Inevitably, any sort of change comes with its challenges and resistance, which is why it’s important to focus on the benefits and how this evidence-based practice helps us all improve – our clients, our clinicians, and our leaders. Bringing objective quantitative data into the treatment setting, alongside existing qualitative data and clinical judgment, has given us the tools needed to make better decisions–as clinicians, as an organization, and as a system.

Greenspace: What kind of feedback have you received regarding client visibility and providing young people with access to their own MBC results?

Jason: A big part of why we implemented Measurement-Based Care to begin with was based on our young people’s feedback. They wanted to see more evidence that they were improving, especially when they were having a tough day or week. They wanted data to support decision making, so they could better understand how it related to their symptoms or progress and be able to actively participate in their care, with better knowledge of their own mental health.

So when we initially piloted the launch of Measurement-Based Care at Youthdale, we continued to gather feedback from the young people along the way to see if it was helping accomplish those goals. What we’ve heard has been overwhelmingly positive.

As an example, a former client—who is now an advisor at Youthdale—expressed wishing that they had a tool like this when they were in treatment. They were excited about how the tool allows you to identify specific goals or areas that need to be worked on, which can be really helpful when moving through treatment.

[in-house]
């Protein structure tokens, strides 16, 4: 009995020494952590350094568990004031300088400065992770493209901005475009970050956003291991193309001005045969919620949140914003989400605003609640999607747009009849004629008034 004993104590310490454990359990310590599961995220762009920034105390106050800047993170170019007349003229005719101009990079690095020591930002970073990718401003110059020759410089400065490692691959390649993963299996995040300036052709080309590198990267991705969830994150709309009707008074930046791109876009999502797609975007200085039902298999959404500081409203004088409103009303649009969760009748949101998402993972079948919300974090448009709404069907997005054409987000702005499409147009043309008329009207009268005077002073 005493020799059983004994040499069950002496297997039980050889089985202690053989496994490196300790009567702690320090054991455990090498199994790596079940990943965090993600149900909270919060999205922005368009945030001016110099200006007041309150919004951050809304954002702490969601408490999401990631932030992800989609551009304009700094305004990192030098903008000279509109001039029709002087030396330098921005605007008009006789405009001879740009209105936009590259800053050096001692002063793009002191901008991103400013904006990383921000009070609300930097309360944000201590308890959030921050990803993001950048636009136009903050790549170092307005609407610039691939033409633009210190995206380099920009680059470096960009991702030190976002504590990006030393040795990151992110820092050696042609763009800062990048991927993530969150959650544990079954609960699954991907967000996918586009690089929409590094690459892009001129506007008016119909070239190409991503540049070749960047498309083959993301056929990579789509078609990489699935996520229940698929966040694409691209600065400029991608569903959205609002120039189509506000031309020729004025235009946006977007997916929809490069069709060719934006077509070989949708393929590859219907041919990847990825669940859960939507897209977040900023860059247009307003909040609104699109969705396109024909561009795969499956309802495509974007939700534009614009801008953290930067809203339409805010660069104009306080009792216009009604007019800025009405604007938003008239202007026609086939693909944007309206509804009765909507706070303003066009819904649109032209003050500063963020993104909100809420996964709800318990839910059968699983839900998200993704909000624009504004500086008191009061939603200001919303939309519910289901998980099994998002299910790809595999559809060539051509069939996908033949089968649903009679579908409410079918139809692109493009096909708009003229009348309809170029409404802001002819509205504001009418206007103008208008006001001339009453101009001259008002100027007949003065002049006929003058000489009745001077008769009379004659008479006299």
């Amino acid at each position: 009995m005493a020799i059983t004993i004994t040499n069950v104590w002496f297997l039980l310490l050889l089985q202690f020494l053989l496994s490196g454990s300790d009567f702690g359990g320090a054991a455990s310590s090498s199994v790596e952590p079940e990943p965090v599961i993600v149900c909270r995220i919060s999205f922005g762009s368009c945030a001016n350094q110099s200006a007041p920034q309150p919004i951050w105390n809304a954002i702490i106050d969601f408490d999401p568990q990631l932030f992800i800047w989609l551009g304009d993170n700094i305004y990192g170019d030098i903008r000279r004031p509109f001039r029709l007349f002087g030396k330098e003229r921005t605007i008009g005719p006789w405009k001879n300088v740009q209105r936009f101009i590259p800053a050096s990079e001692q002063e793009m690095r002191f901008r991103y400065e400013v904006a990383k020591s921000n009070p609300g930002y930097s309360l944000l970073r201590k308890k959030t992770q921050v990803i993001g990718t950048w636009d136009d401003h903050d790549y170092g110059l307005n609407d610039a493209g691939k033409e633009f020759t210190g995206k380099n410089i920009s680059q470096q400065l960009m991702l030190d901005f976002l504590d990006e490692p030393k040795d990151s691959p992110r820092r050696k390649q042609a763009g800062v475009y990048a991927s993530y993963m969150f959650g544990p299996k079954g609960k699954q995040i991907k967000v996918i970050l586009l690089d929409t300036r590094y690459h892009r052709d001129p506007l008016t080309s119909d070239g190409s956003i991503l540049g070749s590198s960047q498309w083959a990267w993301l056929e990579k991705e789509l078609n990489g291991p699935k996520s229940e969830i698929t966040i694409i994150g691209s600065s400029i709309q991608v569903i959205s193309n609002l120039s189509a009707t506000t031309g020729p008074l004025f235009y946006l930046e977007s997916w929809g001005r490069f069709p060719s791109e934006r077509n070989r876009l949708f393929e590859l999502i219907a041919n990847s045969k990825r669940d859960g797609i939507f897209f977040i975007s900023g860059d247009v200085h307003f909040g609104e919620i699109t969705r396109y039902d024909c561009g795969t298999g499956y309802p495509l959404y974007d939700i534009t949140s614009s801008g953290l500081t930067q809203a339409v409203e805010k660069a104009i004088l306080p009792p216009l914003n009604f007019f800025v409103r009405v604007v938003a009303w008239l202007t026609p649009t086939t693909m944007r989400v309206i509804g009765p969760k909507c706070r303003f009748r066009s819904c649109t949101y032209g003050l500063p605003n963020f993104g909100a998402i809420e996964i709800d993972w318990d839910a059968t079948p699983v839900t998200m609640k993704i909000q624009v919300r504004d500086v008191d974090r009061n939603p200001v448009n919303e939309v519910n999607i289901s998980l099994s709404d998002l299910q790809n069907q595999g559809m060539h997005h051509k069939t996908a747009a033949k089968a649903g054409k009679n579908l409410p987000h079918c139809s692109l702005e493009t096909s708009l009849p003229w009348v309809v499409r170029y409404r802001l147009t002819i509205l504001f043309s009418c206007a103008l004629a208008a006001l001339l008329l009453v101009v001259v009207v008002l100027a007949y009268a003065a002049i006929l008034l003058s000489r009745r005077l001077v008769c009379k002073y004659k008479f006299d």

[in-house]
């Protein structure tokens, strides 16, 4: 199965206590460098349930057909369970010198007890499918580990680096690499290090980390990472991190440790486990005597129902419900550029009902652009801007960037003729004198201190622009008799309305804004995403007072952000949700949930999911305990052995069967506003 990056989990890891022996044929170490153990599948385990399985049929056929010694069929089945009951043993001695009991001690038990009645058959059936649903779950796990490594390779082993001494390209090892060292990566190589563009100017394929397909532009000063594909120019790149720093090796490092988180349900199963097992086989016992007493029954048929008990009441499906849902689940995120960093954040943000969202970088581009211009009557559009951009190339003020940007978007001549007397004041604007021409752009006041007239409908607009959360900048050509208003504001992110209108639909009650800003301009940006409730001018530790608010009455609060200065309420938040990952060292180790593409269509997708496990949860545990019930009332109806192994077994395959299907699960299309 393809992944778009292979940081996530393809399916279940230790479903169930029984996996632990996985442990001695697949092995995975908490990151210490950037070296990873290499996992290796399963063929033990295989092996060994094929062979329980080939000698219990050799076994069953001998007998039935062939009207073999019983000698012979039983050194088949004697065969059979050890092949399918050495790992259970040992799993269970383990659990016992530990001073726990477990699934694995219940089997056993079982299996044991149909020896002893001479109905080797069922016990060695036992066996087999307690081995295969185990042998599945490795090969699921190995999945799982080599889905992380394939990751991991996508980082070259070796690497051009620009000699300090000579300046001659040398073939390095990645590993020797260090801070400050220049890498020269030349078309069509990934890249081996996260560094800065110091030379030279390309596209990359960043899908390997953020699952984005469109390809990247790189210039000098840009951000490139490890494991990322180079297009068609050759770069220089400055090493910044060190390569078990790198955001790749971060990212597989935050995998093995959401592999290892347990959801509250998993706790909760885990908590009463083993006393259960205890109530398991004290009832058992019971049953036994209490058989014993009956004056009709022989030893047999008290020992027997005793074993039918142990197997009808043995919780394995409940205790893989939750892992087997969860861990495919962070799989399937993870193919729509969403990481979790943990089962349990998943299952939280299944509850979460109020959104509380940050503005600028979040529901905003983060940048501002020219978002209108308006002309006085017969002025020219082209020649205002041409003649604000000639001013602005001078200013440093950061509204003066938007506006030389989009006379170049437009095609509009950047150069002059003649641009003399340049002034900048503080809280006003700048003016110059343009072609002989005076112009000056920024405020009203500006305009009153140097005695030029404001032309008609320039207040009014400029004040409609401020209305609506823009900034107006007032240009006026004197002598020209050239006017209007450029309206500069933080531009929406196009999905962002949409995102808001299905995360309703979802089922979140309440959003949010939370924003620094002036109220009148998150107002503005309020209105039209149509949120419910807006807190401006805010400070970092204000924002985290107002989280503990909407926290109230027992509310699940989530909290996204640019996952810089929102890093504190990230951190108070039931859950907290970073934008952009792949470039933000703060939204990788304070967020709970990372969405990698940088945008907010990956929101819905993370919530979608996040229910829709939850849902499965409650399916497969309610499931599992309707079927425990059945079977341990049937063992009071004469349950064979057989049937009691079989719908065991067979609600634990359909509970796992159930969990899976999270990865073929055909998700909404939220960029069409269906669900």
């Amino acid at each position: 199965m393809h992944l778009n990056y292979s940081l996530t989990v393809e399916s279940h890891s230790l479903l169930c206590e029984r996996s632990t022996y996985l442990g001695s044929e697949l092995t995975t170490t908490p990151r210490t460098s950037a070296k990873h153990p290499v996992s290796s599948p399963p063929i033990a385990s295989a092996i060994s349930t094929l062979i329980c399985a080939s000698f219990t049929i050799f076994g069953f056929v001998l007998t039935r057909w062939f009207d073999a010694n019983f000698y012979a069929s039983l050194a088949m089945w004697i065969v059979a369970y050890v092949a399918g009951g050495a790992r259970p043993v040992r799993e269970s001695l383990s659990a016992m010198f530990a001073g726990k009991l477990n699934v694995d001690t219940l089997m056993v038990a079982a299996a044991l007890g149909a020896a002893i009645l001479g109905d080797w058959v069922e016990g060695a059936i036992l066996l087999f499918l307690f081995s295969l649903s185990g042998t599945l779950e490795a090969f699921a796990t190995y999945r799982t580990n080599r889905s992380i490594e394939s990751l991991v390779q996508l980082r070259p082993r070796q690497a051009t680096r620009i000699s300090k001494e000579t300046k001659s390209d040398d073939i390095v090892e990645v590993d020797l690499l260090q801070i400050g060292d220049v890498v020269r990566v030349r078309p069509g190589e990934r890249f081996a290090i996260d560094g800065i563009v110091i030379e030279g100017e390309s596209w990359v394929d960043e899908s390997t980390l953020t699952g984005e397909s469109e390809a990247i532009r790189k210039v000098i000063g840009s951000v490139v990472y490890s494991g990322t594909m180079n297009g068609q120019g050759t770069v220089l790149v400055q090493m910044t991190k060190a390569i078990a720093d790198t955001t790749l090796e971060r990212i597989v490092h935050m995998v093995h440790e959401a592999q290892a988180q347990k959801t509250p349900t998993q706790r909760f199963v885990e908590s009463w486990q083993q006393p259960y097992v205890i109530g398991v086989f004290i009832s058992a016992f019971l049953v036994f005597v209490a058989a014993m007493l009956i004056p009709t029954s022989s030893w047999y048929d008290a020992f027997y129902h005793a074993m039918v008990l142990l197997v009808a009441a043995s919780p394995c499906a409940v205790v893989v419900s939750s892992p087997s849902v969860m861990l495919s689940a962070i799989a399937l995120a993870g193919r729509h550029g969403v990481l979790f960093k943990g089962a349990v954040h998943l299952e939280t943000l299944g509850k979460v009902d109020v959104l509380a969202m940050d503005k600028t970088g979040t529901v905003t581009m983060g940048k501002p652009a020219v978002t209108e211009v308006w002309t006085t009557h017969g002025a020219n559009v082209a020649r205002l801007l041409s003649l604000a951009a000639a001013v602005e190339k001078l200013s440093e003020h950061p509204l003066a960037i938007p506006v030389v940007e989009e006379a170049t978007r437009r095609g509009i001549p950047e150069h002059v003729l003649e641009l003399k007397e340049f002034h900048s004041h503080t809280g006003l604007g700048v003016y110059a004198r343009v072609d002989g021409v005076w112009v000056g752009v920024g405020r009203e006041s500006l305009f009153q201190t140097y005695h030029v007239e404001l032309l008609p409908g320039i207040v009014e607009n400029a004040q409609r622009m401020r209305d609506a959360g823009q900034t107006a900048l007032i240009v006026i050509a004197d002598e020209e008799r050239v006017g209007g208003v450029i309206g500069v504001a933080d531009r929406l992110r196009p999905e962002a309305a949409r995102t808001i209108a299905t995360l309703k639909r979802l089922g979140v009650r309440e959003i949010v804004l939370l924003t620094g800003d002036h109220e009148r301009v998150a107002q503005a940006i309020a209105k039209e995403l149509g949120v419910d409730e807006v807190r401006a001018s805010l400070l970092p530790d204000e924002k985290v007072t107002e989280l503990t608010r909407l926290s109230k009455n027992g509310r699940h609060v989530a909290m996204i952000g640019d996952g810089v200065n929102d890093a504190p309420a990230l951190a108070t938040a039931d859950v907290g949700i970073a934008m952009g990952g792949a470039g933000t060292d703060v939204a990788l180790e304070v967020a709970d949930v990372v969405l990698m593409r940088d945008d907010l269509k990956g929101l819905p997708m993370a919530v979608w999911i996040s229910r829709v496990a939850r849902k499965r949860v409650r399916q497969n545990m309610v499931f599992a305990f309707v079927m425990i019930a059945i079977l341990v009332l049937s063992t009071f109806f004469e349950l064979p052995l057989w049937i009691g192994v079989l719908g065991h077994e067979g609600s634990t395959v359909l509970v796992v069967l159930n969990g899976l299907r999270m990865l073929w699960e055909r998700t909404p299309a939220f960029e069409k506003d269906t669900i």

Greenspace: How did you get everyone on board, including clients, their families, and clinicians? What was useful that other organizations might find useful as well?

Jason: I think with any major change initiative at an organization, transparent communication is key.

We invested time into preparing all of our teams for the initiative, and really honed in on the question of why we were implementing MBC. We shared how our young people and caregivers felt about the need for more data and evidence, and we focused on the benefits—like how it would facilitate their jobs as clinicians, how it would positively impact our clients, and ultimately help support their caregivers and families as well.

The reality of this sector is that we need to produce evidence of the good work we’re doing and show we’re making an impact on these young people and their families. We just had to explain how Measurement-Based Care was the most effective and impactful way for us to do that, and work with our clinicians throughout to adjust and make the process as easy as possible for them.

Wrapping Up

We want to thank Jason for taking the time to chat with us. It’s inspiring to see and hear his enthusiasm for MBC and the impact it’s had on Youthdale’s clients and families, and their clinical team. To learn more about implementing MBC in child and youth settings, register for the upcoming educational panel: Advancing Child and Youth Mental Health through Measurement-Based Care. Hosted by Capitalize for Kids and featuring guests from Sunnybrook, Strides, Youthdale, and Greenspace Health, this webinar will cover firsthand experiences of putting MBC into practice with a focus on improving the quality of care through evidence-based best practices, and explore insights and considerations for child and youth mental health service providers looking to introduce MBC to their clinical practice.

Advancing Child and Youth Mental Health through Measurement-Based Care Webinar—Taking place Tuesday, February 27 from 1:00-2:00 PM Eastern Time: Register Now